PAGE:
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April 9, 2014

Jonathan Tobin: Why Did Kerry Lie About Israeli Blame?

Samuel G. Freedman: A resolution 70 years later for a father's unsettling legacy of ashes from Dachau

Jessica Ivins: A resolution 70 years later for a father's unsettling legacy of ashes from Dachau

Kim Giles: Asking for help is not weakness

Kathy Kristof and Barbara Hoch Marcus: 7 Great Growth Israeli Stocks

Matthew Mientka: How Beans, Peas, And Chickpeas Cleanse Bad Cholesterol and Lowers Risk of Heart Disease

Sabrina Bachai: 5 At-Home Treatments For Headaches

The Kosher Gourmet by Daniel Neman Have yourself a matzo ball: The secrets bubby never told you and recipes she could have never imagined

April 8, 2014

Lori Nawyn: At Your Wit's End and Back: Finding Peace

Susan B. Garland and Rachel L. Sheedy: Strategies Married Couples Can Use to Boost Benefits

David Muhlbaum: Smart Tax Deductions Non-Itemizers Can Claim

Jill Weisenberger, M.S., R.D.N., C.D.E : Before You Lose Your Mental Edge

Dana Dovey: Coffee Drinkers Rejoice! Your Cup Of Joe Can Prevent Death From Liver Disease

Chris Weller: Electric 'Thinking Cap' Puts Your Brain Power Into High Gear

The Kosher Gourmet by Marlene Parrish A gift of hazelnuts keeps giving --- for a variety of nutty recipes: Entree, side, soup, dessert

April 4, 2014

Rabbi David Gutterman: The Word for Nothing Means Everything

Charles Krauthammer: Kerry's folly, Chapter 3

Amy Peterson: A life of love: How to build lasting relationships with your children

John Ericson: Older Women: Save Your Heart, Prevent Stroke Don't Drink Diet

John Ericson: Why 50 million Americans will still have spring allergies after taking meds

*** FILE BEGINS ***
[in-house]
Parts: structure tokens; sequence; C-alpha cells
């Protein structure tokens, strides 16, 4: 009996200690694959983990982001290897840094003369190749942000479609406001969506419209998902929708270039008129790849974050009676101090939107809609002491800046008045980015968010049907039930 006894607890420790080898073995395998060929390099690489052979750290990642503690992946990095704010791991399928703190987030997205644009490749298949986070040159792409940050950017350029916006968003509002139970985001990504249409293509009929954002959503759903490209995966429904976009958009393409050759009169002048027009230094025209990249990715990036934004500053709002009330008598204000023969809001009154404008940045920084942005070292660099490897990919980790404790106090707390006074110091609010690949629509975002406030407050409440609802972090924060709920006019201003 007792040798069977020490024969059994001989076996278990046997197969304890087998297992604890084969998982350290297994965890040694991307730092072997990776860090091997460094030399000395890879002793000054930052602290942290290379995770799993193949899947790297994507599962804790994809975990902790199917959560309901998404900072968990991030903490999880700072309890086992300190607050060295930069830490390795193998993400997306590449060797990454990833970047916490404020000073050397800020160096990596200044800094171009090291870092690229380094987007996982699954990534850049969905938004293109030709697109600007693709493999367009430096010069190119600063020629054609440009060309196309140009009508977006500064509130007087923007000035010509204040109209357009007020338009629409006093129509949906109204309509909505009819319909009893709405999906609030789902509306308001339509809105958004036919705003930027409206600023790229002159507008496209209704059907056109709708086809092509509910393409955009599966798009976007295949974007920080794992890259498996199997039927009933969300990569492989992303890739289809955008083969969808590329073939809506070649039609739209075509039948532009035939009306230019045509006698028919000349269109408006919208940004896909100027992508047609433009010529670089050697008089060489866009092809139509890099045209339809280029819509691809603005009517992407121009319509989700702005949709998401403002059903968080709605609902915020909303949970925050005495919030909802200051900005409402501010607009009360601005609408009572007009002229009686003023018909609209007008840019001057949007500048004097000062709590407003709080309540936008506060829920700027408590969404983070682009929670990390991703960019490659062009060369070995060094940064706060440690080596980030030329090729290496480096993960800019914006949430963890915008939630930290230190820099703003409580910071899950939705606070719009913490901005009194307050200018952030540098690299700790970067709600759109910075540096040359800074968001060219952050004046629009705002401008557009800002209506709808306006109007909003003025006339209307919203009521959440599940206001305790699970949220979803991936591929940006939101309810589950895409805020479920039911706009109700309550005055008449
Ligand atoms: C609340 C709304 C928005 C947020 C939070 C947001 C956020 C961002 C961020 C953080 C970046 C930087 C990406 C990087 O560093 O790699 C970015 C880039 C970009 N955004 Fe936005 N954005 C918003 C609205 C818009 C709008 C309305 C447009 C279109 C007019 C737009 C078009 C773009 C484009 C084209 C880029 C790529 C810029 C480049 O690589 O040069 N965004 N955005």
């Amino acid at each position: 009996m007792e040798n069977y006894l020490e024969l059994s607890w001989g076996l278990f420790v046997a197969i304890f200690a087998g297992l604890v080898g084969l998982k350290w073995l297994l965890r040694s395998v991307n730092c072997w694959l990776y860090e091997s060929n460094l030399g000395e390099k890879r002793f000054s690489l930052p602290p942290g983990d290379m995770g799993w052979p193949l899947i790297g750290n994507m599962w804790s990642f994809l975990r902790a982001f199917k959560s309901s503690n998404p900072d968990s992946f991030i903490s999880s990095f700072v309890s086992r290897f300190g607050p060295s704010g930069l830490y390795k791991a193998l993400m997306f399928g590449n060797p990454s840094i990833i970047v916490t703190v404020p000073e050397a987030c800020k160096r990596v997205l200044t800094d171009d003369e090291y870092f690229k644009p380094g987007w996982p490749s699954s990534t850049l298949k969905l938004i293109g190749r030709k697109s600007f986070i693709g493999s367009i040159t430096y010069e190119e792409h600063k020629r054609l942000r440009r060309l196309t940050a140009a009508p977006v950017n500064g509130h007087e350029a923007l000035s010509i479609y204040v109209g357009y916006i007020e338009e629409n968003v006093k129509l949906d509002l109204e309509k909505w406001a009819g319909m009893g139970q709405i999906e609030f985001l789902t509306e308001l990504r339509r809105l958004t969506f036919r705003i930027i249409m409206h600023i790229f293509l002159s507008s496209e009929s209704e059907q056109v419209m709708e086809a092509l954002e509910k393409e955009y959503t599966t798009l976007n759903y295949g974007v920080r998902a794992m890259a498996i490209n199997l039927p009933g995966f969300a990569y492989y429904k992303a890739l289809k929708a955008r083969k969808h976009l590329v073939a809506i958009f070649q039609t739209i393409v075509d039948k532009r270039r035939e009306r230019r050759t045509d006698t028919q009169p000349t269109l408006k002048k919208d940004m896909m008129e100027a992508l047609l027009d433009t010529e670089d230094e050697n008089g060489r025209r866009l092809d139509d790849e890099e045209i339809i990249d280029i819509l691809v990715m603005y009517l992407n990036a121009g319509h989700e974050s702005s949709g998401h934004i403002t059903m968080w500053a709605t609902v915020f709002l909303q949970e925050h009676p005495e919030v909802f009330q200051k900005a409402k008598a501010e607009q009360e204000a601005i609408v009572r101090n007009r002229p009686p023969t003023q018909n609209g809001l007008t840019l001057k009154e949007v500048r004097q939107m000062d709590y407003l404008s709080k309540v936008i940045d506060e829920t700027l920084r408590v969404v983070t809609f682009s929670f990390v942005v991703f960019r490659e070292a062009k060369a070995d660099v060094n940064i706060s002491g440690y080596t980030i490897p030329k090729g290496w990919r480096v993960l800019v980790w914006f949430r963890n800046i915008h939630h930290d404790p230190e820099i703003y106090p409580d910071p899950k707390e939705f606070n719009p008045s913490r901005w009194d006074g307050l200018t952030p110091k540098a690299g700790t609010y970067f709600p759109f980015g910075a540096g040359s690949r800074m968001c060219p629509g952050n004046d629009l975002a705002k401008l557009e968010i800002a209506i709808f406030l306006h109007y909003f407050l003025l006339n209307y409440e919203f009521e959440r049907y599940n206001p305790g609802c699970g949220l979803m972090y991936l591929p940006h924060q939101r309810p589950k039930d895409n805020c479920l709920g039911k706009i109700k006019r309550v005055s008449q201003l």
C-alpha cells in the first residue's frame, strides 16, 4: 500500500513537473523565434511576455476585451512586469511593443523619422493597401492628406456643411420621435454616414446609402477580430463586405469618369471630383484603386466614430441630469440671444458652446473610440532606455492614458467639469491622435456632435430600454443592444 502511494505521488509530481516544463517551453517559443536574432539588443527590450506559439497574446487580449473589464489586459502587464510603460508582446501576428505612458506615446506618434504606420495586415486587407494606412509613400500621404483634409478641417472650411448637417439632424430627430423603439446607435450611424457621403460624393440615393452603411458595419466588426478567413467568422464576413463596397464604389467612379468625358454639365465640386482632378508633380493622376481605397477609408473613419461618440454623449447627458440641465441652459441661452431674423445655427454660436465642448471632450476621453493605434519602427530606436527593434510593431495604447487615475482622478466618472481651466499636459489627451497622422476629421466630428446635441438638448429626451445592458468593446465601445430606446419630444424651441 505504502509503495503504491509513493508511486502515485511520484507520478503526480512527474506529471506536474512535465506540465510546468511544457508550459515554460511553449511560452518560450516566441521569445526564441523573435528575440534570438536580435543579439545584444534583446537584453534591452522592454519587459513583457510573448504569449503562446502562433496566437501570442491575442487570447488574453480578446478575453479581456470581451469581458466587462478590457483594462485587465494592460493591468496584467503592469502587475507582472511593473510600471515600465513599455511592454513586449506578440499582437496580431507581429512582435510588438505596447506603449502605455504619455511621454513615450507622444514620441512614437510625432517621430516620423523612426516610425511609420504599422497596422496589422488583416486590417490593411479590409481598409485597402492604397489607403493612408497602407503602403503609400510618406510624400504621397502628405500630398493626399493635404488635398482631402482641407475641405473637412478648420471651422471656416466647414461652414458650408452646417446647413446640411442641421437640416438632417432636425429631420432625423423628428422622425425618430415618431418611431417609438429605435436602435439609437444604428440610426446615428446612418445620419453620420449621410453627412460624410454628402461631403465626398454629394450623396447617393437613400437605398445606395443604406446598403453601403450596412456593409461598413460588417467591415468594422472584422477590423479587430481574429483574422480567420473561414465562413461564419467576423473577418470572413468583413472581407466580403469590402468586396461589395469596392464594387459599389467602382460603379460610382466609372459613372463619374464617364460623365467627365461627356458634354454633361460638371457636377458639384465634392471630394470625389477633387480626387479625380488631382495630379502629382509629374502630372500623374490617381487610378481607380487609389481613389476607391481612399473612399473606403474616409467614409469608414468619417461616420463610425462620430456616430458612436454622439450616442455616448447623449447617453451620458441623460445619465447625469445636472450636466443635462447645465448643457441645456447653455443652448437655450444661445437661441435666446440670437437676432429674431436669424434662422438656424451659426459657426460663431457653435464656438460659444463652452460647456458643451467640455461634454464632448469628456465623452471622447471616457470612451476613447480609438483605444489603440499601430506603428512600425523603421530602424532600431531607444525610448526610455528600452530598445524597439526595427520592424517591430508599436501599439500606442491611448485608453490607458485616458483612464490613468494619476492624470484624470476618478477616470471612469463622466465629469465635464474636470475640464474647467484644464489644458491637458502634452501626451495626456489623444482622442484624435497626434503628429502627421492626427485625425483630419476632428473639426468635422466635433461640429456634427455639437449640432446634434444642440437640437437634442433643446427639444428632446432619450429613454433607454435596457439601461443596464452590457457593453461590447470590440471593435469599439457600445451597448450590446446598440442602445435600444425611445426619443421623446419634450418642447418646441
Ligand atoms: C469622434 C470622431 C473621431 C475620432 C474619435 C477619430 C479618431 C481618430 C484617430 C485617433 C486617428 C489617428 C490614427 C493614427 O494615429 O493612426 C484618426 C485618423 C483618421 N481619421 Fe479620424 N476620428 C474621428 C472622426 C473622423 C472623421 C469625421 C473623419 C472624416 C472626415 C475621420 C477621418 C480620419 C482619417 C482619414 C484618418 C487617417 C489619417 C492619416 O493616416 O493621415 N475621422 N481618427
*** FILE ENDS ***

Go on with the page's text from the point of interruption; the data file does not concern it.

Cameron Huddleston: Best and Worst Buys of April 2014

Stacy Rapacon: Great Mutual Funds for Young Investors

Sarah Boesveld: Teacher keeps promise to mail thousands of former students letters written by their past selves

The Kosher Gourmet by Sharon Thompson Anyone can make a salad, you say. But can they make a great salad? (SECRETS, TESTED TECHNIQUES + 4 RECIPES, INCLUDING DRESSINGS)

April 2, 2014

Paul Greenberg: Death and joy in the spring

Dan Barry: Should South Carolina Jews be forced to maintain this chimney built by Germans serving the Nazis?

Mayra Bitsko: Save me! An alien took over my child's personality

Frank Clayton: Get happy: 20 scientifically proven happiness activities

Susan Scutti: It's Genetic! Obesity and the 'Carb Breakdown' Gene

Lecia Bushak: Why Hand Sanitizer May Actually Harm Your Health

Stacy Rapacon: Great Funds You Can Own for $500 or Less

Cameron Huddleston: 7 Ways to Save on Home Decor

The Kosher Gourmet by Steve Petusevsky Exploring ingredients as edible-stuffed containers (TWO RECIPES + TIPS & TECHINQUES)

Jewish World Review Jan. 29, 2013/ 18 Shevat, 5773

GOP: R.I.P.?

By Cal Thomas




http://www.JewishWorldReview.com | Some political commentators are dancing on what they believe to be the grave of the Republican Party, claiming that the only way the GOP can have a viable future is for them to behave like Democrats.

Last weekend, National Review magazine sponsored a "conservative summit" in Washington. They should have held it elsewhere.

Prior to speaking at that event, Louisiana Governor Bobby Jindal addressed the Republican National Committee's annual winter meeting in Charlotte, N.C., where he proposed a new strategy for Republicans and conservatives that begins, not in Washington, but at the state level.

Jindal said the Republican Party loses when it plays on the liberal Democrats' turf, allowing them to set the agenda.

"America is not the federal government," he said. He maintained Republicans have wasted too much time trying to manage bloated government and too little time growing the private sector. The media and Democrats, he added, treat any serious proposal to restrain government growth as "not serious" when the truth is, "...nothing serious is deemed serious in Washington."